What we think: Don’t panic over H1N1 bugMost of the population now has read or heard about H1N1 virus, also called the swine flu, and we would like to advise readers to stay calm. There’s no need to panic but it makes sense to take the same precautions you would to avoid the flu.
Most of the population now has read or heard about H1N1 virus, also called the swine flu, and we would like to advise readers to stay calm. There’s no need to panic but it makes sense to take the same precautions you would to avoid the flu.
As of Wednesday, there have been 3,352 confirmed cases of the H1N1 virus in 45 states, according to the Centers for Disease Control and Prevention. Three deaths have been reported.
North Dakota is one of the five states without a confirmed case, although that might change soon, with two possible cases from Burleigh and Ward counties being tested. Cases also have been confirmed in neighboring states: Montana has one confirmed case, South Dakota has three and Minnesota has 31. Given that, the virus is bound to make its way here.
But North Dakota is in good shape considering that Wisconsin and Illinois already have a combined total of 1,088 confirmed cases. Alone, they make up nearly a third of Americans who have caught this virus. But neither state has had any deaths.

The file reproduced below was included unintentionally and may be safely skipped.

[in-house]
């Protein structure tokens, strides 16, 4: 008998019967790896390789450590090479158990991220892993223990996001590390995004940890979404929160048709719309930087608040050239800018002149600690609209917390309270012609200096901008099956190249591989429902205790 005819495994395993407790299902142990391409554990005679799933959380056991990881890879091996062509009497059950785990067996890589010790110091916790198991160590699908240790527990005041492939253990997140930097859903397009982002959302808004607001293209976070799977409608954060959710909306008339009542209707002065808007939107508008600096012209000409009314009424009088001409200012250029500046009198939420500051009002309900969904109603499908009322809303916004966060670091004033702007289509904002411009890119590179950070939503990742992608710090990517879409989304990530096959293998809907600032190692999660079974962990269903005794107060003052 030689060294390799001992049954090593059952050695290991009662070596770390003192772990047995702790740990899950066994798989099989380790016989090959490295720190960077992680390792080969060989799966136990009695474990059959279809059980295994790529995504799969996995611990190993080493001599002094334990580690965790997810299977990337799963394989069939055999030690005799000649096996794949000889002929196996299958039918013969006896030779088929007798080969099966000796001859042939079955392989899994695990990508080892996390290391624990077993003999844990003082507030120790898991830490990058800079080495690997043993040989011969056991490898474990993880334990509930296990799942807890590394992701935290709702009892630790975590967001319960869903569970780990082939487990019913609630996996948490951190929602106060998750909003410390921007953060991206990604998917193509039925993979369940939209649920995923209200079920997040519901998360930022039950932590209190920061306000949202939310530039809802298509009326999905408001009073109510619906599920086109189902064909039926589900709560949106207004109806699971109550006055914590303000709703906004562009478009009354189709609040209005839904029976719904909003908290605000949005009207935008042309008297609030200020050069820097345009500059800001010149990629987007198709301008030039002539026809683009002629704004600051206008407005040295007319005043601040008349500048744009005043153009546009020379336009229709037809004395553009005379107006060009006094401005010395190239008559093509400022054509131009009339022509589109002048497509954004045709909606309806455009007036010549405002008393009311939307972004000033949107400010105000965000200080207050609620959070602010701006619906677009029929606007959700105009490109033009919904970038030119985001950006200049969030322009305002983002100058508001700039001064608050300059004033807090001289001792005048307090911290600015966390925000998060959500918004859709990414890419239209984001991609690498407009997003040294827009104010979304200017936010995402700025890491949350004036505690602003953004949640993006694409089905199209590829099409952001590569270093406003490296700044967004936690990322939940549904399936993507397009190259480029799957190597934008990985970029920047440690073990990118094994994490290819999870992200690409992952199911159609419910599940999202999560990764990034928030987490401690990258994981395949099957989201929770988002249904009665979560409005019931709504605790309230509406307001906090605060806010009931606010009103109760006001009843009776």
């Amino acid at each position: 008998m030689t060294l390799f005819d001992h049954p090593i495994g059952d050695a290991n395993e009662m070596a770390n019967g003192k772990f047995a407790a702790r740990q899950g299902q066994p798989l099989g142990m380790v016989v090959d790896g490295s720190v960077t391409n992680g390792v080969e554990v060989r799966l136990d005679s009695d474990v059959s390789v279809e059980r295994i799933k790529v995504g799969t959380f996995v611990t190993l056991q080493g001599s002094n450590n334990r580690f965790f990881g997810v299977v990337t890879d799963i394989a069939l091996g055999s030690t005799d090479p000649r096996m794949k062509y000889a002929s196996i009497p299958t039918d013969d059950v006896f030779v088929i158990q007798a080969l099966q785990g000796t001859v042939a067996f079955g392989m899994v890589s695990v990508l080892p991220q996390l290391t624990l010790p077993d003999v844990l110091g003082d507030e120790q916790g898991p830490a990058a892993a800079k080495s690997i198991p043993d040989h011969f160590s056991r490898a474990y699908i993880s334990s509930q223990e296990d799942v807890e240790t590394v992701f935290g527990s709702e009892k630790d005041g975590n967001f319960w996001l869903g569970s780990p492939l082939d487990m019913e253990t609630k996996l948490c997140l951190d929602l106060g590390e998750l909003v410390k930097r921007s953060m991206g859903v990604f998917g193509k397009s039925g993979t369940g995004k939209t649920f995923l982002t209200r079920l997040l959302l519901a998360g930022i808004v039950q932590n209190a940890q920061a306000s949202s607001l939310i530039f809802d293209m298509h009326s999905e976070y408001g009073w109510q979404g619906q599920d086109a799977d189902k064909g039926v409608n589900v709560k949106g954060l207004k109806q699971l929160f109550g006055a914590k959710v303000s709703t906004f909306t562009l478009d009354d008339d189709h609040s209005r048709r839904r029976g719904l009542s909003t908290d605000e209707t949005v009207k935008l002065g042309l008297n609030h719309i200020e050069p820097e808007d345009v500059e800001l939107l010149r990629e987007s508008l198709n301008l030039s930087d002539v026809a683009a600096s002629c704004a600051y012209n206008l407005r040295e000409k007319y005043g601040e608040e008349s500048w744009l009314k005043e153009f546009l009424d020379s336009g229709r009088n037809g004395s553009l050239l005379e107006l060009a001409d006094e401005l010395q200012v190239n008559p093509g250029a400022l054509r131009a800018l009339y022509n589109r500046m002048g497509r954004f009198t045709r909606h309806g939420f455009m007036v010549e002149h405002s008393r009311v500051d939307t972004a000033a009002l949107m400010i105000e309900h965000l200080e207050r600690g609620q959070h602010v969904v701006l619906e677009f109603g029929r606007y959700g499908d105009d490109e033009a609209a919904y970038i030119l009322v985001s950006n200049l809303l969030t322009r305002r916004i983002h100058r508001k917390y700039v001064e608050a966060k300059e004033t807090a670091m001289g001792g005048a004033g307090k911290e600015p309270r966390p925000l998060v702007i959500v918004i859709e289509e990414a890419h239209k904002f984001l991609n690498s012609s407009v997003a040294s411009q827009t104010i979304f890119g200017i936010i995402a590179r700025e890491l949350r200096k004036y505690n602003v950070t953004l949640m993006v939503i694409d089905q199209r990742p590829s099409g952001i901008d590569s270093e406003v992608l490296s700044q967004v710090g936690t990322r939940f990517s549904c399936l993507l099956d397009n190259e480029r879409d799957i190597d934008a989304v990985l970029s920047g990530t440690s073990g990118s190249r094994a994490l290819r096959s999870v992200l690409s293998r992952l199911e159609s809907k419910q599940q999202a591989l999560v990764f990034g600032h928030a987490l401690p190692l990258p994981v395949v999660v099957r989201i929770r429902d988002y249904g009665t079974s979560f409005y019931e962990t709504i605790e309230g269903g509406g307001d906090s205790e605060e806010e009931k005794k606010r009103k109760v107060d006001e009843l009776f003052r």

The CDC has also confirmed that it is safe to eat properly handled pork products and that the disease cannot be spread by food, so don’t worry about your bacon, sausage or pork chops.
People are more likely to catch a regular case of the flu, more than the headline hog that is H1N1. For the 2008-2009 influenza season, 1,549 cases have been reported in North Dakota, compared to two possible H1N1 cases, according to the North Dakota Department of Health.
Even more good news: influenza season is nearly over. According to the CDC, February has been the most active month for influenza in the past 26 years. Outbreaks rarely happen in May.
Use the same common-sense practices most people have always used when feeling sick. Wash your hands more often; cover your mouth and nose with a tissue when you cough; use disinfectants; and stay home and rest when feeling sick. The North Dakota Department of Health has set up a Web page at www.ndflu.com/swineflu/ if you need more information.
After so many blizzards, followed by floods, a little flu bug is something the people of North Dakota can handle.
(Editorials are the opinion of Jamestown Sun management and the newspaper’s editorial board)